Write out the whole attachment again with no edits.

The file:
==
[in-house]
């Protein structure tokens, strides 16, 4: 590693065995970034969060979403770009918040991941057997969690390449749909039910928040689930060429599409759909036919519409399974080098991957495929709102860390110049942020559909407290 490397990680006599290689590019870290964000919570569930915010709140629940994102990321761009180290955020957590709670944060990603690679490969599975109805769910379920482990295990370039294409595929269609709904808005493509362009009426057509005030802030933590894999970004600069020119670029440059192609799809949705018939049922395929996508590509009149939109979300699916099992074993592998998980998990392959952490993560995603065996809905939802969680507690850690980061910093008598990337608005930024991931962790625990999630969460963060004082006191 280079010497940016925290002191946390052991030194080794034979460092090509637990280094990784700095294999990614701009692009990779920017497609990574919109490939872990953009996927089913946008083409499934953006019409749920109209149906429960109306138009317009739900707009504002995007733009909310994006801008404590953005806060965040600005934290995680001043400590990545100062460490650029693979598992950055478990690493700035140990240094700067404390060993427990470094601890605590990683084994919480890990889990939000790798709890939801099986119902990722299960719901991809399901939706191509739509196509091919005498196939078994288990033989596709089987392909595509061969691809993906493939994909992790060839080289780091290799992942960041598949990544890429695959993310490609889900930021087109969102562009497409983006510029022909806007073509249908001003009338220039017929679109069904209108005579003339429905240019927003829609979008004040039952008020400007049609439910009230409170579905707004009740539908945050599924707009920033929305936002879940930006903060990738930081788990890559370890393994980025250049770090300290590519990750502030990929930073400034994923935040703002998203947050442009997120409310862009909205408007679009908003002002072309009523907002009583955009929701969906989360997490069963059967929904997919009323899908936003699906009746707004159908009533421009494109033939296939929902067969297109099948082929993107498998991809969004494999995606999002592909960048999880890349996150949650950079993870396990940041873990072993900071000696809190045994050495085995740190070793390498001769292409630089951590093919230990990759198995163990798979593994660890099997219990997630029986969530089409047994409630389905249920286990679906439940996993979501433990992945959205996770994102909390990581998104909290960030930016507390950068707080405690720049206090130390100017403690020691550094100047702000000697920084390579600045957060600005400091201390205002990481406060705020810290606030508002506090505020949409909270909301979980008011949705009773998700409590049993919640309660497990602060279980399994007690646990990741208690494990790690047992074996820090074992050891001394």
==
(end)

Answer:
[in-house]
């Protein structure tokens, strides 16, 4: 590693065995970034969060979403770009918040991941057997969690390449749909039910928040689930060429599409759909036919519409399974080098991957495929709102860390110049942020559909407290 490397990680006599290689590019870290964000919570569930915010709140629940994102990321761009180290955020957590709670944060990603690679490969599975109805769910379920482990295990370039294409595929269609709904808005493509362009009426057509005030802030933590894999970004600069020119670029440059192609799809949705018939049922395929996508590509009149939109979300699916099992074993592998998980998990392959952490993560995603065996809905939802969680507690850690980061910093008598990337608005930024991931962790625990999630969460963060004082006191 280079010497940016925290002191946390052991030194080794034979460092090509637990280094990784700095294999990614701009692009990779920017497609990574919109490939872990953009996927089913946008083409499934953006019409749920109209149906429960109306138009317009739900707009504002995007733009909310994006801008404590953005806060965040600005934290995680001043400590990545100062460490650029693979598992950055478990690493700035140990240094700067404390060993427990470094601890605590990683084994919480890990889990939000790798709890939801099986119902990722299960719901991809399901939706191509739509196509091919005498196939078994288990033989596709089987392909595509061969691809993906493939994909992790060839080289780091290799992942960041598949990544890429695959993310490609889900930021087109969102562009497409983006510029022909806007073509249908001003009338220039017929679109069904209108005579003339429905240019927003829609979008004040039952008020400007049609439910009230409170579905707004009740539908945050599924707009920033929305936002879940930006903060990738930081788990890559370890393994980025250049770090300290590519990750502030990929930073400034994923935040703002998203947050442009997120409310862009909205408007679009908003002002072309009523907002009583955009929701969906989360997490069963059967929904997919009323899908936003699906009746707004159908009533421009494109033939296939929902067969297109099948082929993107498998991809969004494999995606999002592909960048999880890349996150949650950079993870396990940041873990072993900071000696809190045994050495085995740190070793390498001769292409630089951590093919230990990759198995163990798979593994660890099997219990997630029986969530089409047994409630389905249920286990679906439940996993979501433990992945959205996770994102909390990581998104909290960030930016507390950068707080405690720049206090130390100017403690020691550094100047702000000697920084390579600045957060600005400091201390205002990481406060705020810290606030508002506090505020949409909270909301979980008011949705009773998700409590049993919640309660497990602060279980399994007690646990990741208690494990790690047992074996820090074992050891001394």